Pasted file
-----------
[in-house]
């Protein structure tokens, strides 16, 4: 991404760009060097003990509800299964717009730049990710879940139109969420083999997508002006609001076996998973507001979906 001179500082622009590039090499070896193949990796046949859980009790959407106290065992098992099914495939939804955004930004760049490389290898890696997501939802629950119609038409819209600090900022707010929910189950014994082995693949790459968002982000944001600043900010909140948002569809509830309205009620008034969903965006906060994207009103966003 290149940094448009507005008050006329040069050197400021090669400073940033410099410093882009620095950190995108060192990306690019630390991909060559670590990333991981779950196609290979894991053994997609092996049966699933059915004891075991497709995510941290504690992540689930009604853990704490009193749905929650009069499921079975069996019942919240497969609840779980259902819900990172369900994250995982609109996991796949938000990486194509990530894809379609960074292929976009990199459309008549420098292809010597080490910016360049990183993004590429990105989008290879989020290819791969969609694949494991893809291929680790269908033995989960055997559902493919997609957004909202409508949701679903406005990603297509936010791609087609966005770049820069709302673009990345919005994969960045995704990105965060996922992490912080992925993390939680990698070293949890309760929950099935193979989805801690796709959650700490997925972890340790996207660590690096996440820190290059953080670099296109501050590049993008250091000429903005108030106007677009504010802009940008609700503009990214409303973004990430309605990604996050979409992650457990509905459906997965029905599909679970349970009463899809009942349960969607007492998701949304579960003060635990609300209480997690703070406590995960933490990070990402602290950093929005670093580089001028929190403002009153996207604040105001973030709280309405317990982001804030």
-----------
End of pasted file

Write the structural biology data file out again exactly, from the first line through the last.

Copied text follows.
[in-house]
């Protein structure tokens, strides 16, 4: 991404760009060097003990509800299964717009730049990710879940139109969420083999997508002006609001076996998973507001979906 001179500082622009590039090499070896193949990796046949859980009790959407106290065992098992099914495939939804955004930004760049490389290898890696997501939802629950119609038409819209600090900022707010929910189950014994082995693949790459968002982000944001600043900010909140948002569809509830309205009620008034969903965006906060994207009103966003 290149940094448009507005008050006329040069050197400021090669400073940033410099410093882009620095950190995108060192990306690019630390991909060559670590990333991981779950196609290979894991053994997609092996049966699933059915004891075991497709995510941290504690992540689930009604853990704490009193749905929650009069499921079975069996019942919240497969609840779980259902819900990172369900994250995982609109996991796949938000990486194509990530894809379609960074292929976009990199459309008549420098292809010597080490910016360049990183993004590429990105989008290879989020290819791969969609694949494991893809291929680790269908033995989960055997559902493919997609957004909202409508949701679903406005990603297509936010791609087609966005770049820069709302673009990345919005994969960045995704990105965060996922992490912080992925993390939680990698070293949890309760929950099935193979989805801690796709959650700490997925972890340790996207660590690096996440820190290059953080670099296109501050590049993008250091000429903005108030106007677009504010802009940008609700503009990214409303973004990430309605990604996050979409992650457990509905459906997965029905599909679970349970009463899809009942349960969607007492998701949304579960003060635990609300209480997690703070406590995960933490990070990402602290950093929005670093580089001028929190403002009153996207604040105001973030709280309405317990982001804030």